CARACAS (Reuters) - At least two people were shot dead on Wednesday during anti-government protests in Caracas, escalating the worst bout of unrest in Venezuela since turmoil after President Nicolas Maduro’s election last year.
The deaths illustrated the South American OPEC nation’s deep political divide and volatility almost a year after the death of former socialist leader Hugo Chavez.
Government officials said a Maduro supporter and one other person were killed amid chaotic scenes as a march against Maduro’s government and a rally to support the president ended just a few blocks apart in the city center.
“He was a comrade assassinated by the right-wing fascist hordes,” National Assembly President Diosdado Cabello said of the first victim, a community leader from a poor neighborhood.
With both sides blaming each other for the violence, the opposition said two student protesters had died, but there was no official confirmation.
“We have two Venezuelans killed for raising their voices,” opposition leader Maria Corina Machado said.
Reuters reporters on the scene heard gunshots and saw one man carried away dead with blood gushing from his head.
Twenty-three people were injured, 25 arrested, four police vehicles burnt, and some government offices vandalized in violence throughout the day, officials said.
As night fell, soldiers fired tear gas at several hundred young demonstrators who burned tires and blocked the main avenue of the upscale district of Chacao.
Under the banner “The Exit,” meaning Maduro’s departure, hardline opposition groups have been holding mostly small protests around the country for the last two weeks, to complain about rampant crime, corruption and economic hardships.
Some have degenerated into rock-throwing skirmishes with security forces in the first sustained trouble since last year’s post-election riots that killed half a dozen people.
“We’re staying in the streets until this government falls,” said student Jose Jimenez, 22, protesting in Chacao with a shirt tied round his face to protect him from tear gas.
Maduro, a 51-year-old former bus driver and union activist who has pinned his presidency on maintaining the legacy of late socialist leader Hugo Chavez, says right-wing “fascists” are seeking to destabilize his government and topple him.
“A Nazi-fascist current has emerged again in Venezuela, they want to lead our nation to violence and chaos,” Maduro told pro-government demonstrators clad in the red colors of the ruling Socialist Party at their rally before the violence broke out.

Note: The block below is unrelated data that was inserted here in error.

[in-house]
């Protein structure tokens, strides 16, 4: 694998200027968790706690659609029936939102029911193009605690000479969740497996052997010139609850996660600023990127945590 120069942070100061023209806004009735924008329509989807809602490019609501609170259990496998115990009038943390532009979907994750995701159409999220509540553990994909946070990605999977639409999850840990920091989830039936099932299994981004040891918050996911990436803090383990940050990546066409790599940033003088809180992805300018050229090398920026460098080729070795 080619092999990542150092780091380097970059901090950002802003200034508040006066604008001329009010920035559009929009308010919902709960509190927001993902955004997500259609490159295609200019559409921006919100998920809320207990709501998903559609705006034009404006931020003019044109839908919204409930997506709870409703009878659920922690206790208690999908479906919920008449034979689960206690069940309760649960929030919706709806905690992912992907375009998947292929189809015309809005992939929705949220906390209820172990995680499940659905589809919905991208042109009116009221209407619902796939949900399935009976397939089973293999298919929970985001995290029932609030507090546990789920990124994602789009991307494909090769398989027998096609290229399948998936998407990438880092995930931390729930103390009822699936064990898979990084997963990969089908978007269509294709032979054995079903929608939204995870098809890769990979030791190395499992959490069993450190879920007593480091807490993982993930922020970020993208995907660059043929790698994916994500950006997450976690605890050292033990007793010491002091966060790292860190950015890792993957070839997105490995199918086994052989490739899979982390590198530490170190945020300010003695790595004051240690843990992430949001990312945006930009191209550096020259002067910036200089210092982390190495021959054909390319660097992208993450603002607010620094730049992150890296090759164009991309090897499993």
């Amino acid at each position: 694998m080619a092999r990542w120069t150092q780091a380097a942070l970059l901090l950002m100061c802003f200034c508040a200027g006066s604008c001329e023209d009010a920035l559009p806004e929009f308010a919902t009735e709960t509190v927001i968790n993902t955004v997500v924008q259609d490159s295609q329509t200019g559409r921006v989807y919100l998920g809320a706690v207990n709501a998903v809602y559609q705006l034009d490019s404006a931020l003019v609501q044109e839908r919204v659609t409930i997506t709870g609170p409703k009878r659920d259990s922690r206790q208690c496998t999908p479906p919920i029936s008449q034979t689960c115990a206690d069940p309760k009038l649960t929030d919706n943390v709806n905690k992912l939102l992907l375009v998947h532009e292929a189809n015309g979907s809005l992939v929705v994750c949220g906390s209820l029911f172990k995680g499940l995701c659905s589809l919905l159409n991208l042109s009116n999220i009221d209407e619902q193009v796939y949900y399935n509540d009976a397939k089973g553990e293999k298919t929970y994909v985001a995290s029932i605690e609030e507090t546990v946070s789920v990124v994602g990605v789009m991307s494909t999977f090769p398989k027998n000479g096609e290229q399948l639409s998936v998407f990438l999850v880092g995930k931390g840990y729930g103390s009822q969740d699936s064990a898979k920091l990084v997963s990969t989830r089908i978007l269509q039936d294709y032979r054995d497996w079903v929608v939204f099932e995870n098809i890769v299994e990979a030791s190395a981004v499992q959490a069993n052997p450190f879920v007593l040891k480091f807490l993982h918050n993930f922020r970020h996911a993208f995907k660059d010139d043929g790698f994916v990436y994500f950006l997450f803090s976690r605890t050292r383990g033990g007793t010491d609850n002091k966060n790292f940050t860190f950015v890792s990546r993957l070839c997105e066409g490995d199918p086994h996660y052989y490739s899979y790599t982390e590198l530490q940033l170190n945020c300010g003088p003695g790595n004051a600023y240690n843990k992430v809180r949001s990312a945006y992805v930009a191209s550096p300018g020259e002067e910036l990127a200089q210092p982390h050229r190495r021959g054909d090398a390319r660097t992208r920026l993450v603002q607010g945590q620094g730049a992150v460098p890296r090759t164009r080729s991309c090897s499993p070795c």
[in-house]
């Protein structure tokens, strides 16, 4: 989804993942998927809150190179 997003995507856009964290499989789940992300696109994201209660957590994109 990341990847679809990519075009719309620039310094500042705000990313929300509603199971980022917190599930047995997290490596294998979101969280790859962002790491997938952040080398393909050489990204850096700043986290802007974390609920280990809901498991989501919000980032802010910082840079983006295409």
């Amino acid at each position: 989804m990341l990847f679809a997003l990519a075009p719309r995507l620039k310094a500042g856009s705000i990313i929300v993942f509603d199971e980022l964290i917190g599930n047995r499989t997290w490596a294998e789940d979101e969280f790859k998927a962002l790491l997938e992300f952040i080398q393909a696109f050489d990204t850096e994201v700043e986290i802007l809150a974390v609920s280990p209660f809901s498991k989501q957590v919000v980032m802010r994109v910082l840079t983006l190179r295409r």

A few blocks away, thousands of opposition supporters had gathered in a square and marched toward some government buildings, chanting and blowing horns and whistles.
“We don’t want a Cuban dictatorship,” some chanted, in a reference to accusations that Maduro is a stooge of Cuba’s President Raul Castro and his brother Fidel.
“You need therapy to live in Venezuela!” read one banner, held up by members of a university psychology department.
The marches were held as part of Wednesday’s “Youth Day” commemoration that celebrates the participation of students in a 19th century independence battle against colonial authorities.
About 45 demonstrators have been arrested since two hardline opposition groups began calling for street protests two weeks ago to try to force Maduro to resign.
Opposition activists said armed pro-government supporters belonging to “colectivos” attacked and shot at people protesting in the western Andean city of Merida on Tuesday, injuring five.
“They were attacked by the colectivos while exercising their right to peaceful protest,” said Tamara Suju, who is tracking the violence for one of the parties, Popular Will.
Maduro blamed the Merida incident on opposition provocateurs posing as Socialist Party sympathizers.
“They cannot take us back to the scenes of 2002,” Maduro said in a reference to massive street protests that culminated in a brief, military-led coup against Chavez.
Some student protesters in the state of Merida have thrown rocks and blocked roads. Police officers have been injured during student-led protests in another western state, Tachira.
The current protests have been much smaller than the 2002 wave. Many in the opposition favor a more moderate approach.
“While there are plenty of reasons to protest, there does not seem to be an agenda for the current wave. #LaSalida (The Exit) is not a strategy. It’s a hashtag!” complained the anti-government blog Caracas Chronicles.
“The street protests, along with the public bickering they are engendering, are creating a false sense that our actions can undo the regime, while at the same time casting doubt on the opposition’s unity.”
Additional reporting by Caracas bureau reporters; Writing by Andrew Cawthorne; Editing by Brian Ellsworth, Kieran Murray and Lisa Shumaker